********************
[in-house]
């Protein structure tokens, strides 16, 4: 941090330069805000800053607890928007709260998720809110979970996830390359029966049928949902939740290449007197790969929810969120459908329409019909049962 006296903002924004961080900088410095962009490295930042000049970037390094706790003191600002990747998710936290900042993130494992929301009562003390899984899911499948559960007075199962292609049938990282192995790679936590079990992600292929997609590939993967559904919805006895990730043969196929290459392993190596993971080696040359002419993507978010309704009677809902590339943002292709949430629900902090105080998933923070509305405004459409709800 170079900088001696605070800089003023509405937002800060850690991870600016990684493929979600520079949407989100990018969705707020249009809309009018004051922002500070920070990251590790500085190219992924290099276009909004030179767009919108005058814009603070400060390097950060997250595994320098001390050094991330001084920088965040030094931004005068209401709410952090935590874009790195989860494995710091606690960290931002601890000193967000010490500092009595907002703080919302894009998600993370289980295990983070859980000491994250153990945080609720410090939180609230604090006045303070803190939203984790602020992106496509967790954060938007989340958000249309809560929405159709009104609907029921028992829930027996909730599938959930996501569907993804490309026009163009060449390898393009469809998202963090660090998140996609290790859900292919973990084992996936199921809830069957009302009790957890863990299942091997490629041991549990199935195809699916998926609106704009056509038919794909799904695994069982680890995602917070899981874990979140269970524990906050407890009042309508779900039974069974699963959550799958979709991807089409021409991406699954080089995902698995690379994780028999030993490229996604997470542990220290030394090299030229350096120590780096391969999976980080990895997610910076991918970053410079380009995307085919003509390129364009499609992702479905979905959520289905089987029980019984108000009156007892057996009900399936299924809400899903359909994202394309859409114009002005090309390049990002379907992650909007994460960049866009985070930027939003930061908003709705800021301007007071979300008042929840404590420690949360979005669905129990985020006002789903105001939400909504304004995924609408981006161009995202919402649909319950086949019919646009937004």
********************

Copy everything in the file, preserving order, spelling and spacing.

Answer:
[in-house]
């Protein structure tokens, strides 16, 4: 941090330069805000800053607890928007709260998720809110979970996830390359029966049928949902939740290449007197790969929810969120459908329409019909049962 006296903002924004961080900088410095962009490295930042000049970037390094706790003191600002990747998710936290900042993130494992929301009562003390899984899911499948559960007075199962292609049938990282192995790679936590079990992600292929997609590939993967559904919805006895990730043969196929290459392993190596993971080696040359002419993507978010309704009677809902590339943002292709949430629900902090105080998933923070509305405004459409709800 170079900088001696605070800089003023509405937002800060850690991870600016990684493929979600520079949407989100990018969705707020249009809309009018004051922002500070920070990251590790500085190219992924290099276009909004030179767009919108005058814009603070400060390097950060997250595994320098001390050094991330001084920088965040030094931004005068209401709410952090935590874009790195989860494995710091606690960290931002601890000193967000010490500092009595907002703080919302894009998600993370289980295990983070859980000491994250153990945080609720410090939180609230604090006045303070803190939203984790602020992106496509967790954060938007989340958000249309809560929405159709009104609907029921028992829930027996909730599938959930996501569907993804490309026009163009060449390898393009469809998202963090660090998140996609290790859900292919973990084992996936199921809830069957009302009790957890863990299942091997490629041991549990199935195809699916998926609106704009056509038919794909799904695994069982680890995602917070899981874990979140269970524990906050407890009042309508779900039974069974699963959550799958979709991807089409021409991406699954080089995902698995690379994780028999030993490229996604997470542990220290030394090299030229350096120590780096391969999976980080990895997610910076991918970053410079380009995307085919003509390129364009499609992702479905979905959520289905089987029980019984108000009156007892057996009900399936299924809400899903359909994202394309859409114009002005090309390049990002379907992650909007994460960049866009985070930027939003930061908003709705800021301007007071979300008042929840404590420690949360979005669905129990985020006002789903105001939400909504304004995924609408981006161009995202919402649909319950086949019919646009937004």